The inherent dangers of operating a fuel-laden backpack flamethrower in open space were readily apparent with the M2. The operator still needed to expose at least his upper torso to enemy fire before he could squeeze a burst of flame fuel towards the enemy position. The enemy was quick to learn and began targeting flamethrower infantry as soon as they could be spotted. A single well-placed shot could engulf the system and its unfortunate operator (and those around him) within seconds. Conversely, American infantry soon learned to apply covering fire for their flamethrower brethren. Flamethrowers proved ever-popular in the Pacific Theater where their use was high when compared to that of European Fronts. They were adept at clearing out dry cover brush or flushing tunnels, bunkers and foxholes of hidden/dug-in enemies. Some Japanese infantry stood their ground and paid the terrible price of being burned alive while others surrendered at the sheer sight of an incoming M2 unit.
The M2A1-7 variant was a modernized version of the World War 2-era M2 system and used in the Vietnam War. The M2A1-7 was ultimately replaced during the Vietnam War by the M9 family in the M9A1-7 version. The M9A1-7 was, itself, later replaced by the M202A1 "FLASH" ("Flame Assault Shoulder Weapon") model.
Operators of the M2 system included the United States, Australia, the Philippines, Brazil and Japan. The Australians had begun work on an indigenous flamethrower design known as the "Ferret". After some of the American M2s were passed down to Australian ranks, design and development of the Ferret ceased in favor of the M2. Japan became a post-war user of the M2 family and featured it in their rebuilding army known as the Japanese Self-Defense Force (JSDF). The M2 was later replaced in Japanese service by an indigenous Japanese flamethrower system - though this system was itself based on the American M2 design.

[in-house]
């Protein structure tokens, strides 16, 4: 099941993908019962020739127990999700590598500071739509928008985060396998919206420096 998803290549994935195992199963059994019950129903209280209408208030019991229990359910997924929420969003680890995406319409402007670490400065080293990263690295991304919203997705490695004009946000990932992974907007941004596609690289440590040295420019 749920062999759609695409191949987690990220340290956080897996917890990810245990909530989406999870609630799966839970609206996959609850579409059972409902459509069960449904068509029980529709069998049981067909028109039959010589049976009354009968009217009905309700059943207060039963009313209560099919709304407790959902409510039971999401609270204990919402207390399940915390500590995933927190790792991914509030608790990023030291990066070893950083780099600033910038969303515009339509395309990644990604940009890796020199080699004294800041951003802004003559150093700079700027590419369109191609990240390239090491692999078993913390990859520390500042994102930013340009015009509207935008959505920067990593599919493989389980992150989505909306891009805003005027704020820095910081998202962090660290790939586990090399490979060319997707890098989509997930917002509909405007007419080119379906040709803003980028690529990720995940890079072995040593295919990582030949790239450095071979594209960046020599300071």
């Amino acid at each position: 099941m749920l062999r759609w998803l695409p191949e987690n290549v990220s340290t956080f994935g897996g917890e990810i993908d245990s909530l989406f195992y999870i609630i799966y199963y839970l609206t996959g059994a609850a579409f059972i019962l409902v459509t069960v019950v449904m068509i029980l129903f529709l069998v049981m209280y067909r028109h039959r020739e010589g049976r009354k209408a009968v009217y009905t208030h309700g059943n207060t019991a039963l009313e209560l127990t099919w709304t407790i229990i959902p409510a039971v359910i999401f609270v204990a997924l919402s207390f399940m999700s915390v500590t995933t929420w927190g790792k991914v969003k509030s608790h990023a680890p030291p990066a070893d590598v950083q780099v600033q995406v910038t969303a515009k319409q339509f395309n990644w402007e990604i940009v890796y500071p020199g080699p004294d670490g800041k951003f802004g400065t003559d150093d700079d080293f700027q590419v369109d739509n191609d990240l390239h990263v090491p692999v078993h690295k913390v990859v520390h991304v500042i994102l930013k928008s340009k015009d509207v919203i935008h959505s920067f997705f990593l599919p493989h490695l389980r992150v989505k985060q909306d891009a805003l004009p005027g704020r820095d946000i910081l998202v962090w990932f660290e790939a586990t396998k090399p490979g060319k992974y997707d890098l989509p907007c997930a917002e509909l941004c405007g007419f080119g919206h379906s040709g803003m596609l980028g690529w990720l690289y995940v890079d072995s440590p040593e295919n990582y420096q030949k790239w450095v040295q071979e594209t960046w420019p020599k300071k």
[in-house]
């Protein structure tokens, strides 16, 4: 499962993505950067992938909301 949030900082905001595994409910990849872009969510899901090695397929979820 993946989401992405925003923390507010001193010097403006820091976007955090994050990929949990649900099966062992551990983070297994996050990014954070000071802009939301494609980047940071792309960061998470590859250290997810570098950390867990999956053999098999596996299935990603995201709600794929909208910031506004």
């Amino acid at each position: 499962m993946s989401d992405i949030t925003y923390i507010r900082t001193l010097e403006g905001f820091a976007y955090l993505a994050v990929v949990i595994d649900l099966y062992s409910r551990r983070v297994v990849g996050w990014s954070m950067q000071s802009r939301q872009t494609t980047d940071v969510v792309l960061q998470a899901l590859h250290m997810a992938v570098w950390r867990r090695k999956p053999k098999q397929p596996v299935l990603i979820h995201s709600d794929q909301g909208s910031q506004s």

The M2, as effective as it was, was never the final solution to the US Army need. As such, development of other experimental models continued throughout the war years. However, the end of the war pulled most military funding away and many projects under development died in the ensuing months of peace. Any improved man-portable flamethrower program would either be terminated, shelved for a time or forgotten altogether. Additionally, portable flamethrowers were generally dropped from some actions by the end of the war with the advent of flamethrowing tanks. These tanks were nothing more than existing tank chassis with specially-modified turrets housing a flame gun and applicable fuel stores. This arrangement allowed for even greater spray ranges while also affording the crew inside the protection of thick tank armor.